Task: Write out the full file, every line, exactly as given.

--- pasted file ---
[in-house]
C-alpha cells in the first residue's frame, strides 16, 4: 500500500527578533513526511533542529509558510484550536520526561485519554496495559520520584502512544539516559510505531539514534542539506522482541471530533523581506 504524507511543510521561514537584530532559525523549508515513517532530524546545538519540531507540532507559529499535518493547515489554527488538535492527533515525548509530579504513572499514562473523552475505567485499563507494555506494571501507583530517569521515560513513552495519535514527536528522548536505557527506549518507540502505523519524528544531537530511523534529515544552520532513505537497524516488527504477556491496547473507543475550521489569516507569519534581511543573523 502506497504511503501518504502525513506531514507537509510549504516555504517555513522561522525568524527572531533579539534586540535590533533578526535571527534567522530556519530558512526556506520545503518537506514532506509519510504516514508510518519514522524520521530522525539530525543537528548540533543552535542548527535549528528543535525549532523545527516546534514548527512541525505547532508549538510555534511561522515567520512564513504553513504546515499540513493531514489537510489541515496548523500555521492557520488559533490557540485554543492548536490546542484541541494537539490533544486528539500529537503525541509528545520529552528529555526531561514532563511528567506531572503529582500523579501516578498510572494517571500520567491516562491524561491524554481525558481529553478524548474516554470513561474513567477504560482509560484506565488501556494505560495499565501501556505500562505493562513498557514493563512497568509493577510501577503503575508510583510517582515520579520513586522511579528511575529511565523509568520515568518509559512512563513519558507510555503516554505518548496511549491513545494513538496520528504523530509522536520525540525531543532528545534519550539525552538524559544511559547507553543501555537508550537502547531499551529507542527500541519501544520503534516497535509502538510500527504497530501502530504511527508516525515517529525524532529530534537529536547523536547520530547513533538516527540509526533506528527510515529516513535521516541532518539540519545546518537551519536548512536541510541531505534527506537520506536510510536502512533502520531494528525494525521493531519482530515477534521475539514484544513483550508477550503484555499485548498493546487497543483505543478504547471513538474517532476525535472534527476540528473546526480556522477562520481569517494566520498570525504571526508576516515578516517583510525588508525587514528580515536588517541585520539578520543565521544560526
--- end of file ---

[in-house]
C-alpha cells in the first residue's frame, strides 16, 4: 500500500527578533513526511533542529509558510484550536520526561485519554496495559520520584502512544539516559510505531539514534542539506522482541471530533523581506 504524507511543510521561514537584530532559525523549508515513517532530524546545538519540531507540532507559529499535518493547515489554527488538535492527533515525548509530579504513572499514562473523552475505567485499563507494555506494571501507583530517569521515560513513552495519535514527536528522548536505557527506549518507540502505523519524528544531537530511523534529515544552520532513505537497524516488527504477556491496547473507543475550521489569516507569519534581511543573523 502506497504511503501518504502525513506531514507537509510549504516555504517555513522561522525568524527572531533579539534586540535590533533578526535571527534567522530556519530558512526556506520545503518537506514532506509519510504516514508510518519514522524520521530522525539530525543537528548540533543552535542548527535549528528543535525549532523545527516546534514548527512541525505547532508549538510555534511561522515567520512564513504553513504546515499540513493531514489537510489541515496548523500555521492557520488559533490557540485554543492548536490546542484541541494537539490533544486528539500529537503525541509528545520529552528529555526531561514532563511528567506531572503529582500523579501516578498510572494517571500520567491516562491524561491524554481525558481529553478524548474516554470513561474513567477504560482509560484506565488501556494505560495499565501501556505500562505493562513498557514493563512497568509493577510501577503503575508510583510517582515520579520513586522511579528511575529511565523509568520515568518509559512512563513519558507510555503516554505518548496511549491513545494513538496520528504523530509522536520525540525531543532528545534519550539525552538524559544511559547507553543501555537508550537502547531499551529507542527500541519501544520503534516497535509502538510500527504497530501502530504511527508516525515517529525524532529530534537529536547523536547520530547513533538516527540509526533506528527510515529516513535521516541532518539540519545546518537551519536548512536541510541531505534527506537520506536510510536502512533502520531494528525494525521493531519482530515477534521475539514484544513483550508477550503484555499485548498493546487497543483505543478504547471513538474517532476525535472534527476540528473546526480556522477562520481569517494566520498570525504571526508576516515578516517583510525588508525587514528580515536588517541585520539578520543565521544560526